These experiments revealed that, on one hand, the level of full-length transcript was reduced to one-third in both affected males, whereas, on the other hand, the levels of the two aberrant transcript variants (Δexon 5 and Δ27 bp) were increased 3.5-fold and 14-fold, respectively, as compared with the controls. In relation to the full-length transcript expressed in controls, the Δexon 5 transcript accounts for only ∼5.5%, and the variant lacking 27 bp accounts for only ∼0.4%, which makes a biological relevance for the latter variants unlikely (fig. 3). To demonstrate that the detected C→A mutation is causative of the misregulated splicing process, in vitro splicing and expression experiments were performed. We cloned the genomic HADH2 sequence of exons/introns 4–6 with and without the c.574C→A substitution in a p-Target mammalian expression vector (Promega), followed by an in vitro splicing process by use of the HeLa Scribe nuclear extract in vitro transcription system (Promega) and subsequent mRNA isolation. By sequencing the cloned HADH2 fragments, we made sure that there was no difference between the wild-type and the mutated fragment other than the c.574C→A substitution. Real-time PCR analysis with the mRNA obtained from these in vitro experiments confirmed that the altered amounts of the transcripts in the MRXS10-affected patients were due to the c.574C→A substitution. Here, the full-length transcript was reduced ∼50%, and the amount of the Δexon 5 variant was increased twofold. The Δ27-bp transcript was increased fourfold.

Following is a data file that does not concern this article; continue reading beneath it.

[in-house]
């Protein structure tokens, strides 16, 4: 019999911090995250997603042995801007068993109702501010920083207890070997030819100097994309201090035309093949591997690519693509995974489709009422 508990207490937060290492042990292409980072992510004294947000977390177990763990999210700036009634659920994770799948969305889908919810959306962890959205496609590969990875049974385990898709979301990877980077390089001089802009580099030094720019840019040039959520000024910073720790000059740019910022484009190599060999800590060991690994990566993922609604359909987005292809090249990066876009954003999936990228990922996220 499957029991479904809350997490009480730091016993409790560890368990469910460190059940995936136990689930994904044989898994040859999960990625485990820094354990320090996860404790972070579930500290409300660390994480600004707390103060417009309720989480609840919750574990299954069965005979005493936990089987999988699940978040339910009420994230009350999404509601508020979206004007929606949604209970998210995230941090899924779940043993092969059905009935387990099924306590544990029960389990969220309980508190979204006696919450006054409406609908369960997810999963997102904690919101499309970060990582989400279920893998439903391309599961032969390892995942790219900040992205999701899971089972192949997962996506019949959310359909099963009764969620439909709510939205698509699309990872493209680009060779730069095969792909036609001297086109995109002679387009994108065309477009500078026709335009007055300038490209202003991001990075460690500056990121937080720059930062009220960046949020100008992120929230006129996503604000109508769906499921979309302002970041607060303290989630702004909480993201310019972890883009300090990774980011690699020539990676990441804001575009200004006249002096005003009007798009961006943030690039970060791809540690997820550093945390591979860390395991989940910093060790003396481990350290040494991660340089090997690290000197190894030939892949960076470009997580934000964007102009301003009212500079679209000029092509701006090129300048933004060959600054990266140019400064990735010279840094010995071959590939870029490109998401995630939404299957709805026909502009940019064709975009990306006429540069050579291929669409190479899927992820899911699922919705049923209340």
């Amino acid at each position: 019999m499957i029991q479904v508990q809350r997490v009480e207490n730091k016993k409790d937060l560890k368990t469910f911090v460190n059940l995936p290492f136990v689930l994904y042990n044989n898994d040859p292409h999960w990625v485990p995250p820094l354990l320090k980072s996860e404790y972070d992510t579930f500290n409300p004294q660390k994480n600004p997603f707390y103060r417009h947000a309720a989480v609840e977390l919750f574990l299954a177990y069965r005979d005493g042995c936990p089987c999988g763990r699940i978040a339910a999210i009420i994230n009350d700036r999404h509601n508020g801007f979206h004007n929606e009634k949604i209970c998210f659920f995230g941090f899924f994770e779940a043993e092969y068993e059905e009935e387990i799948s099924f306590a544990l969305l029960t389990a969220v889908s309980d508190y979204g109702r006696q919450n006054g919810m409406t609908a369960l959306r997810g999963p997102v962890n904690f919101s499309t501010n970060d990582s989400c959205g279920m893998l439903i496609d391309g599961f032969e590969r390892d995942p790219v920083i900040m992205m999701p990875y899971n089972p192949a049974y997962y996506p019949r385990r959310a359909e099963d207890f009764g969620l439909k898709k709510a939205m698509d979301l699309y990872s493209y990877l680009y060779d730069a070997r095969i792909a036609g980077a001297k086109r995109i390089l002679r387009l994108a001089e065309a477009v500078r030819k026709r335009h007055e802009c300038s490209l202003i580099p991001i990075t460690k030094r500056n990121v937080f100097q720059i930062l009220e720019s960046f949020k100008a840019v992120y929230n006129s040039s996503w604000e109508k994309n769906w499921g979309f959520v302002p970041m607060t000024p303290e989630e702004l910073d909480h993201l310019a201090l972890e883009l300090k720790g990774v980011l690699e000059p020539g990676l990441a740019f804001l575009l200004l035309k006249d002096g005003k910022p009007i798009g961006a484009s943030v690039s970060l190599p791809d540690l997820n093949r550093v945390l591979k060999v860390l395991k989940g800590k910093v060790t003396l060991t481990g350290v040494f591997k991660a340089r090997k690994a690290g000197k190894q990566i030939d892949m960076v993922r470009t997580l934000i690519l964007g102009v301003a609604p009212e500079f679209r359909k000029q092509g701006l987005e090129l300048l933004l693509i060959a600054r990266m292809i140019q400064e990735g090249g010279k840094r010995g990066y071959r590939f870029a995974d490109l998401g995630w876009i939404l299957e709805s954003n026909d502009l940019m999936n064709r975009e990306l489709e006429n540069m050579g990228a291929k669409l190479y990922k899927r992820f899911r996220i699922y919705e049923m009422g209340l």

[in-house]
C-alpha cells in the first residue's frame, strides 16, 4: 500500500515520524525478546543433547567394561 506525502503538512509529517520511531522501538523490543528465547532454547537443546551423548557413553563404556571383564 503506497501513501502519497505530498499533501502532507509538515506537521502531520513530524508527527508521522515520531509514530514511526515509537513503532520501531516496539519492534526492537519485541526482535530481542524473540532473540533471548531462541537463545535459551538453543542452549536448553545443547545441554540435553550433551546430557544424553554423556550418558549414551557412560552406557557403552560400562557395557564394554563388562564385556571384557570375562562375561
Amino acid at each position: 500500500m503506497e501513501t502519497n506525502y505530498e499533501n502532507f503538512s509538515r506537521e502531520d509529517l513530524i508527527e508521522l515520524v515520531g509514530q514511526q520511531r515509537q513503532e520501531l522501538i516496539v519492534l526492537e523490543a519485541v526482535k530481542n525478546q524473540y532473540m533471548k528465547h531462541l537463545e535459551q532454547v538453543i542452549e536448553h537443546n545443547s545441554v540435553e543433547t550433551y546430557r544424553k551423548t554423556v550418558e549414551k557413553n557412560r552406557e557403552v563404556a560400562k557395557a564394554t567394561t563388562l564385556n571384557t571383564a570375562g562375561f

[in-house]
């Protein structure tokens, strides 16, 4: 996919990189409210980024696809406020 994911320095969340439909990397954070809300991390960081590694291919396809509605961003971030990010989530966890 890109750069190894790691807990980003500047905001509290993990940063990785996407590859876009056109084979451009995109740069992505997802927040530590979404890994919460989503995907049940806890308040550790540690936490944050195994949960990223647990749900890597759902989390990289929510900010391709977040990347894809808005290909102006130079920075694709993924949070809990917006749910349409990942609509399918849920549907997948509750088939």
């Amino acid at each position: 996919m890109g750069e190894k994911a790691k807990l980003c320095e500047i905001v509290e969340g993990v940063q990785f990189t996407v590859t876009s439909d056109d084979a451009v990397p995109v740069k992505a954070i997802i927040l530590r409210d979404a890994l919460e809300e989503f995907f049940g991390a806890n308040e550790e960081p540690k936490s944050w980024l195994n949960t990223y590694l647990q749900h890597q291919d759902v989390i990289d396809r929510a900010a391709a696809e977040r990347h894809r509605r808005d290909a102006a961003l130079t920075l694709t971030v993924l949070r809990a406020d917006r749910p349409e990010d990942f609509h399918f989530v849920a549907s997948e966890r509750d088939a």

One possible explanation for the observed incomplete and skewed splicing is that the detected C→A substitution is located in a regulatory element, which is important for the correct splicing process. Such additional regulatory elements, apart from the classic GU/AG sites, are, for example, exonic-splice-enhancer (ESE) or exonic-splice-silencer sites or specific stem-loop structures that can impede or promote efficient exon recognition.6 These regulatory elements normally stabilize the correct quantitative ratio of the different transcript variants of a gene. An alteration of such an element leads to a shift of this ratio and therefore to an over- or underexpression of the single variants. For instance, in the tau gene, which is associated with frontotemporal dementia and parkinsonism linked to chromosome 17 (FTDP-17 [MIM #600274]), a destabilized splicing regulatory element is causative of the altered amount of the exon 10–containing variant that is responsible for the aberrant neuronal development.7